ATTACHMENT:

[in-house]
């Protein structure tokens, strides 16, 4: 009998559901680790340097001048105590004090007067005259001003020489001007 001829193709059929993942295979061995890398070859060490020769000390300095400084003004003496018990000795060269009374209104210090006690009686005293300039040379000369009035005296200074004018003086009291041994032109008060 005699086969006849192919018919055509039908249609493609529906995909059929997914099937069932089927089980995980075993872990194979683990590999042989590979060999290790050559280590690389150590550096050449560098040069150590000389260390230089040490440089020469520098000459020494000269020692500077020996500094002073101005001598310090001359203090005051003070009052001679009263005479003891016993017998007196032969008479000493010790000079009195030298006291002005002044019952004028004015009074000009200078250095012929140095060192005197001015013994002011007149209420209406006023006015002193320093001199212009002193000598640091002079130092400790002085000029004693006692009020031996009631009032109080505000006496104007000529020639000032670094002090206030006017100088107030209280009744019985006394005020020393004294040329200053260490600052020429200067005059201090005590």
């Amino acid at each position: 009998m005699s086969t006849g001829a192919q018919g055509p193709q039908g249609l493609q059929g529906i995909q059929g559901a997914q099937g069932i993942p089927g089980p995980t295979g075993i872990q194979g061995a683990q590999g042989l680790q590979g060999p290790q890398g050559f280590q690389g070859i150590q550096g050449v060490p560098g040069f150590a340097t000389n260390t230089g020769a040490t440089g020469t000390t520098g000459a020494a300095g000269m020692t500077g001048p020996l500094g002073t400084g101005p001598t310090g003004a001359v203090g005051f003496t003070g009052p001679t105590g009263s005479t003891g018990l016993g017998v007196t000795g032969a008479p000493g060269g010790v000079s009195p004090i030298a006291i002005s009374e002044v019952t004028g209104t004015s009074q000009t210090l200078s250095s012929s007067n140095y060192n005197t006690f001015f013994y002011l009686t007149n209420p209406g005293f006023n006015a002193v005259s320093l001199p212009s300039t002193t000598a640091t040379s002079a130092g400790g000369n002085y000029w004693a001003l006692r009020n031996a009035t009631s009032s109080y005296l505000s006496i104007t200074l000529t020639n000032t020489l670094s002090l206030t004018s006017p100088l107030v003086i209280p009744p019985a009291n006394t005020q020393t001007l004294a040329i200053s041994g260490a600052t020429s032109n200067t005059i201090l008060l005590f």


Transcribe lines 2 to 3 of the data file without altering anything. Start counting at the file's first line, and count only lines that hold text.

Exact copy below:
């Protein structure tokens, strides 16, 4: 009998559901680790340097001048105590004090007067005259001003020489001007 001829193709059929993942295979061995890398070859060490020769000390300095400084003004003496018990000795060269009374209104210090006690009686005293300039040379000369009035005296200074004018003086009291041994032109008060 005699086969006849192919018919055509039908249609493609529906995909059929997914099937069932089927089980995980075993872990194979683990590999042989590979060999290790050559280590690389150590550096050449560098040069150590000389260390230089040490440089020469520098000459020494000269020692500077020996500094002073101005001598310090001359203090005051003070009052001679009263005479003891016993017998007196032969008479000493010790000079009195030298006291002005002044019952004028004015009074000009200078250095012929140095060192005197001015013994002011007149209420209406006023006015002193320093001199212009002193000598640091002079130092400790002085000029004693006692009020031996009631009032109080505000006496104007000529020639000032670094002090206030006017100088107030209280009744019985006394005020020393004294040329200053260490600052020429200067005059201090005590």
């Amino acid at each position: 009998m005699s086969t006849g001829a192919q018919g055509p193709q039908g249609l493609q059929g529906i995909q059929g559901a997914q099937g069932i993942p089927g089980p995980t295979g075993i872990q194979g061995a683990q590999g042989l680790q590979g060999p290790q890398g050559f280590q690389g070859i150590q550096g050449v060490p560098g040069f150590a340097t000389n260390t230089g020769a040490t440089g020469t000390t520098g000459a020494a300095g000269m020692t500077g001048p020996l500094g002073t400084g101005p001598t310090g003004a001359v203090g005051f003496t003070g009052p001679t105590g009263s005479t003891g018990l016993g017998v007196t000795g032969a008479p000493g060269g010790v000079s009195p004090i030298a006291i002005s009374e002044v019952t004028g209104t004015s009074q000009t210090l200078s250095s012929s007067n140095y060192n005197t006690f001015f013994y002011l009686t007149n209420p209406g005293f006023n006015a002193v005259s320093l001199p212009s300039t002193t000598a640091t040379s002079a130092g400790g000369n002085y000029w004693a001003l006692r009020n031996a009035t009631s009032s109080y005296l505000s006496i104007t200074l000529t020639n000032t020489l670094s002090l206030t004018s006017p100088l107030v003086i209280p009744p019985a009291n006394t005020q020393t001007l004294a040329i200053s041994g260490a600052t020429s032109n200067t005059i201090l008060l005590f």